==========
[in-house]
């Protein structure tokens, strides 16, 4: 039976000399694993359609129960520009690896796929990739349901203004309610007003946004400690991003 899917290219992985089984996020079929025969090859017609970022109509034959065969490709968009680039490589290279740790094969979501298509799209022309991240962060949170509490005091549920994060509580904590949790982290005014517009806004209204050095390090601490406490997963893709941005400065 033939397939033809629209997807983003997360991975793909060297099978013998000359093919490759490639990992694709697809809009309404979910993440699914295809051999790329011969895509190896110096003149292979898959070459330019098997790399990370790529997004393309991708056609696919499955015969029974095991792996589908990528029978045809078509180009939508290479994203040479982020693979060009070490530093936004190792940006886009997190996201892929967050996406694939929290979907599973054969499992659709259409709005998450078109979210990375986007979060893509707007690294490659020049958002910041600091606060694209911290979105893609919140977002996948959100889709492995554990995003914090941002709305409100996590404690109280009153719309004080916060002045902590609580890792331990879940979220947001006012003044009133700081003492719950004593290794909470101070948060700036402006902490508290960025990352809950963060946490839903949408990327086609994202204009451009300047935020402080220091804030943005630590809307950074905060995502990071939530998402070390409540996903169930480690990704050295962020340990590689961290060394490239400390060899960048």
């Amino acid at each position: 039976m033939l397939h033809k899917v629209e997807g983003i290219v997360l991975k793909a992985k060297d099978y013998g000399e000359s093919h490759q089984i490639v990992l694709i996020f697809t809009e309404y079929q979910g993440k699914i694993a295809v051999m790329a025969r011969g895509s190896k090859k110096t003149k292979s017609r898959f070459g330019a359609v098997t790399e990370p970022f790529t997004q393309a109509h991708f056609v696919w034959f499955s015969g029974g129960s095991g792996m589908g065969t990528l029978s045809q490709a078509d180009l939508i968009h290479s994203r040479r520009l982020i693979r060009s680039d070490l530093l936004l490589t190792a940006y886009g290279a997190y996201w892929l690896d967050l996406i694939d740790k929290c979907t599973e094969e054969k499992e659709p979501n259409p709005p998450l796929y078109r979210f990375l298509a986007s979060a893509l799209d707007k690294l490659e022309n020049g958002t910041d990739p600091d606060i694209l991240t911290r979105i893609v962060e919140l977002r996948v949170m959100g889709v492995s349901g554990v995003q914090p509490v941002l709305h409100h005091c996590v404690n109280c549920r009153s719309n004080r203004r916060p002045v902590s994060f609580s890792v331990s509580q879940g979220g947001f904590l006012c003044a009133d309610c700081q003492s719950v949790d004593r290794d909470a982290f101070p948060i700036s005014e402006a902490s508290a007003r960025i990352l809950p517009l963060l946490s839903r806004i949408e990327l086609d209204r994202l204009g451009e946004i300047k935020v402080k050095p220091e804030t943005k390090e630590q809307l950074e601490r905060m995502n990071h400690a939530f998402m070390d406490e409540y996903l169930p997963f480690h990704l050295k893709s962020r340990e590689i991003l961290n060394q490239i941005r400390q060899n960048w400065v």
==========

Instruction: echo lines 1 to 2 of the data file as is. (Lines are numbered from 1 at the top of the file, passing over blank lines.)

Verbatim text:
[in-house]
């Protein structure tokens, strides 16, 4: 039976000399694993359609129960520009690896796929990739349901203004309610007003946004400690991003 899917290219992985089984996020079929025969090859017609970022109509034959065969490709968009680039490589290279740790094969979501298509799209022309991240962060949170509490005091549920994060509580904590949790982290005014517009806004209204050095390090601490406490997963893709941005400065 033939397939033809629209997807983003997360991975793909060297099978013998000359093919490759490639990992694709697809809009309404979910993440699914295809051999790329011969895509190896110096003149292979898959070459330019098997790399990370790529997004393309991708056609696919499955015969029974095991792996589908990528029978045809078509180009939508290479994203040479982020693979060009070490530093936004190792940006886009997190996201892929967050996406694939929290979907599973054969499992659709259409709005998450078109979210990375986007979060893509707007690294490659020049958002910041600091606060694209911290979105893609919140977002996948959100889709492995554990995003914090941002709305409100996590404690109280009153719309004080916060002045902590609580890792331990879940979220947001006012003044009133700081003492719950004593290794909470101070948060700036402006902490508290960025990352809950963060946490839903949408990327086609994202204009451009300047935020402080220091804030943005630590809307950074905060995502990071939530998402070390409540996903169930480690990704050295962020340990590689961290060394490239400390060899960048």